“First comes thought; then organization of that thought into ideas and plans; then transformation of those plans into reality. The beginning, as you will observe, is your imagination.”

~Napoleon Hill

Exploration and analysis of the problem at hand is the most important and difficult part in planning. Research as much as you can on what will work best for you. You can also research for how to plan for the particular issue/event and gather as much information as you can. For example, a great number of study plans can be acquired by either second-hand experience e.g research or from your past experiences.

2. Write them down

“No man was more foolish when he had not a pen in his hand, or more wise when he had.”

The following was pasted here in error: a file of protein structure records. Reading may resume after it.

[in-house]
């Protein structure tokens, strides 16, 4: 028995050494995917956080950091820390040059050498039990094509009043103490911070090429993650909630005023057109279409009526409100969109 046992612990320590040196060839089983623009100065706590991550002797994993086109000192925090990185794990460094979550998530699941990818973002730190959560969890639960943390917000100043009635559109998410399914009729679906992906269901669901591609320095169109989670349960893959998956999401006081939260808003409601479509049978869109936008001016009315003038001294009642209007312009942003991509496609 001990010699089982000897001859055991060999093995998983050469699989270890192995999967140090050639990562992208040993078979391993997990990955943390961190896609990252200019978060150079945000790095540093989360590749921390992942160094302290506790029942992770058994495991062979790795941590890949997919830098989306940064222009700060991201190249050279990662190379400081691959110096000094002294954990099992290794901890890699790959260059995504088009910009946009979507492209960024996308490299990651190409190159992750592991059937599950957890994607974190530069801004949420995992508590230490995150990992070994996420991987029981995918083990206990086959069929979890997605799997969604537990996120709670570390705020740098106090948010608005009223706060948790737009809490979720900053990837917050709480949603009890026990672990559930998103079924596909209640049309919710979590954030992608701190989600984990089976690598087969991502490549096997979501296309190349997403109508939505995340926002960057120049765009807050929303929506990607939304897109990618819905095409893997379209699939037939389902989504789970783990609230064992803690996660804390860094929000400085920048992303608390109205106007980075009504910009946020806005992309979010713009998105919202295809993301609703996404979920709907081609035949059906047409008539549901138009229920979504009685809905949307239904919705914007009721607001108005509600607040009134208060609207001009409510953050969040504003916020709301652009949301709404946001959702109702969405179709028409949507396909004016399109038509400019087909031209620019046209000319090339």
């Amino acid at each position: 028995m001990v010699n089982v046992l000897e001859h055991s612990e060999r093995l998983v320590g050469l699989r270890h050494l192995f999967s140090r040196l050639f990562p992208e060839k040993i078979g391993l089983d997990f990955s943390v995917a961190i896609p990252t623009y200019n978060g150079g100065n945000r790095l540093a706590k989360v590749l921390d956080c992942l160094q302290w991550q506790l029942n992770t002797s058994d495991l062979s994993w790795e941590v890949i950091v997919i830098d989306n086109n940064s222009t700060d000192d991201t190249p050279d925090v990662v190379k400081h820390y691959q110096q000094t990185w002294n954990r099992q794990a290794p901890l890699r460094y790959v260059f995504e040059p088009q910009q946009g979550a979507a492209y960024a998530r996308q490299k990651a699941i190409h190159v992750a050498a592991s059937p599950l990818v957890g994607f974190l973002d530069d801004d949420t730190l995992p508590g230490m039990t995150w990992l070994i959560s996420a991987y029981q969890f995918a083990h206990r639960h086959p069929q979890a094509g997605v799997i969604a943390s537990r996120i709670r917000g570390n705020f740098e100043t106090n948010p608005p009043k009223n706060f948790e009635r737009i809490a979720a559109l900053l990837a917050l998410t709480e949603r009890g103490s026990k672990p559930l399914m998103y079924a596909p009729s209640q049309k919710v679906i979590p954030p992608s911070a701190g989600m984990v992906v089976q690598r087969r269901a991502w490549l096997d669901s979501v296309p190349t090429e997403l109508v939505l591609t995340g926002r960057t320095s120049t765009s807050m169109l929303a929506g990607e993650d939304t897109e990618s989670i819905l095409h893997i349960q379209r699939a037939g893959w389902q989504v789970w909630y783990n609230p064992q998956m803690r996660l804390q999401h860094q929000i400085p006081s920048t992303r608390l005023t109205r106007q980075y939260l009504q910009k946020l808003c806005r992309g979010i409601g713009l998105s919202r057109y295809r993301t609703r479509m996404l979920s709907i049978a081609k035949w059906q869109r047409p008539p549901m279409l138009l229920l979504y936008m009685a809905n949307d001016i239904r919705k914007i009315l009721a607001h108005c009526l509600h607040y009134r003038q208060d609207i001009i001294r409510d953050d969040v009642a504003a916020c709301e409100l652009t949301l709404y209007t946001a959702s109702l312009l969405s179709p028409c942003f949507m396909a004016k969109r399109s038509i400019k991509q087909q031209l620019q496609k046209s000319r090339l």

~ Samuel Johnson

Writing gives meaning to thoughts. Human memory is weaker and it fades over time. Writing the plans makes them more clearer and more and more ideas appear in your mind of their own accord. To write something is to ensure it.

“Reduce your plans to writing. The moment you completed this, you will have definitely given concrete form to intangible desire.”

~Napoleon Hill

3. Refine the ideas for clarity

“The first step is to be absolutely clear about what you want.”
~John Assary, author

Clarify the ideas acquired from research. A double-minded person is distracted often. Refine your ideas and research so that you may have an idea of what is going to happen.

4. Make list of all possible steps to reach the goal

Steps are important. Write every single step that has come across your mind. Discuss the pros and cons of each move and idea and check out which of them will work for you.

5. Prioritize goals plus prime moves

First things first. Analyze which steps should be taken at particular time and which things should be dealt before others.